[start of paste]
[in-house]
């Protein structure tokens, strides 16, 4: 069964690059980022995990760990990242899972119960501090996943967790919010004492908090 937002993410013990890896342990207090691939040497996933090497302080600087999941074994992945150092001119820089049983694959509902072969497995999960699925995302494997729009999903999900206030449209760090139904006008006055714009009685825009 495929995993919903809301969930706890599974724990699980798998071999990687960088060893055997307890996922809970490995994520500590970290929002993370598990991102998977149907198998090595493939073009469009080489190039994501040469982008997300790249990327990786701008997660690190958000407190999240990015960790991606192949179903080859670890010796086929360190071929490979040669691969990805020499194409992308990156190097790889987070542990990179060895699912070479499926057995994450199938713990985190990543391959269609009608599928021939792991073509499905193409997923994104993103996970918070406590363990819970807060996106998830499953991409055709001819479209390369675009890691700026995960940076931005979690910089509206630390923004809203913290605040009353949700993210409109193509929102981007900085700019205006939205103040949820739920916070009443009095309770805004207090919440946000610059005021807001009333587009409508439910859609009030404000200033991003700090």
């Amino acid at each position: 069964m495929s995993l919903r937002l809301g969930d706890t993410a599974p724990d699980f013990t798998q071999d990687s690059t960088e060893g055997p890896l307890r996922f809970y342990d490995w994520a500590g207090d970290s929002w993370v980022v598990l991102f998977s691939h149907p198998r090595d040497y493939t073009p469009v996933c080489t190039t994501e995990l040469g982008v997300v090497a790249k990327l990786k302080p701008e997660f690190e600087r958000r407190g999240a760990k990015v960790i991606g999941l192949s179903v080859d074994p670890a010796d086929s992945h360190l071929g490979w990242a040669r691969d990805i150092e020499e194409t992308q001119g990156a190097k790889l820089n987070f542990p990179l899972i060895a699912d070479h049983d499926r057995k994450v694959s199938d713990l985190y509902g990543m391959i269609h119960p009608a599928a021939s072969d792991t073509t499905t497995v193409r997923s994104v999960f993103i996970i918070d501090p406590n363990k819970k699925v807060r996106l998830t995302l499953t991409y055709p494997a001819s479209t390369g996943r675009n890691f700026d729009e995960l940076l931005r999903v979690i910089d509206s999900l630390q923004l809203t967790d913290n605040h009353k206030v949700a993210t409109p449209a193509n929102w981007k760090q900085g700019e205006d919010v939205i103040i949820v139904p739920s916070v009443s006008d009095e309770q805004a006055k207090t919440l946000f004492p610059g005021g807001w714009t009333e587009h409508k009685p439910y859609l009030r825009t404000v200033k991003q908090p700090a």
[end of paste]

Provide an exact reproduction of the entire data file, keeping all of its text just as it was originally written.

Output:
[in-house]
């Protein structure tokens, strides 16, 4: 069964690059980022995990760990990242899972119960501090996943967790919010004492908090 937002993410013990890896342990207090691939040497996933090497302080600087999941074994992945150092001119820089049983694959509902072969497995999960699925995302494997729009999903999900206030449209760090139904006008006055714009009685825009 495929995993919903809301969930706890599974724990699980798998071999990687960088060893055997307890996922809970490995994520500590970290929002993370598990991102998977149907198998090595493939073009469009080489190039994501040469982008997300790249990327990786701008997660690190958000407190999240990015960790991606192949179903080859670890010796086929360190071929490979040669691969990805020499194409992308990156190097790889987070542990990179060895699912070479499926057995994450199938713990985190990543391959269609009608599928021939792991073509499905193409997923994104993103996970918070406590363990819970807060996106998830499953991409055709001819479209390369675009890691700026995960940076931005979690910089509206630390923004809203913290605040009353949700993210409109193509929102981007900085700019205006939205103040949820739920916070009443009095309770805004207090919440946000610059005021807001009333587009409508439910859609009030404000200033991003700090």
């Amino acid at each position: 069964m495929s995993l919903r937002l809301g969930d706890t993410a599974p724990d699980f013990t798998q071999d990687s690059t960088e060893g055997p890896l307890r996922f809970y342990d490995w994520a500590g207090d970290s929002w993370v980022v598990l991102f998977s691939h149907p198998r090595d040497y493939t073009p469009v996933c080489t190039t994501e995990l040469g982008v997300v090497a790249k990327l990786k302080p701008e997660f690190e600087r958000r407190g999240a760990k990015v960790i991606g999941l192949s179903v080859d074994p670890a010796d086929s992945h360190l071929g490979w990242a040669r691969d990805i150092e020499e194409t992308q001119g990156a190097k790889l820089n987070f542990p990179l899972i060895a699912d070479h049983d499926r057995k994450v694959s199938d713990l985190y509902g990543m391959i269609h119960p009608a599928a021939s072969d792991t073509t499905t497995v193409r997923s994104v999960f993103i996970i918070d501090p406590n363990k819970k699925v807060r996106l998830t995302l499953t991409y055709p494997a001819s479209t390369g996943r675009n890691f700026d729009e995960l940076l931005r999903v979690i910089d509206s999900l630390q923004l809203t967790d913290n605040h009353k206030v949700a993210t409109p449209a193509n929102w981007k760090q900085g700019e205006d919010v939205i103040i949820v139904p739920s916070v009443s006008d009095e309770q805004a006055k207090t919440l946000f004492p610059g005021g807001w714009t009333e587009h409508k009685p439910y859609l009030r825009t404000v200033k991003q908090p700090a």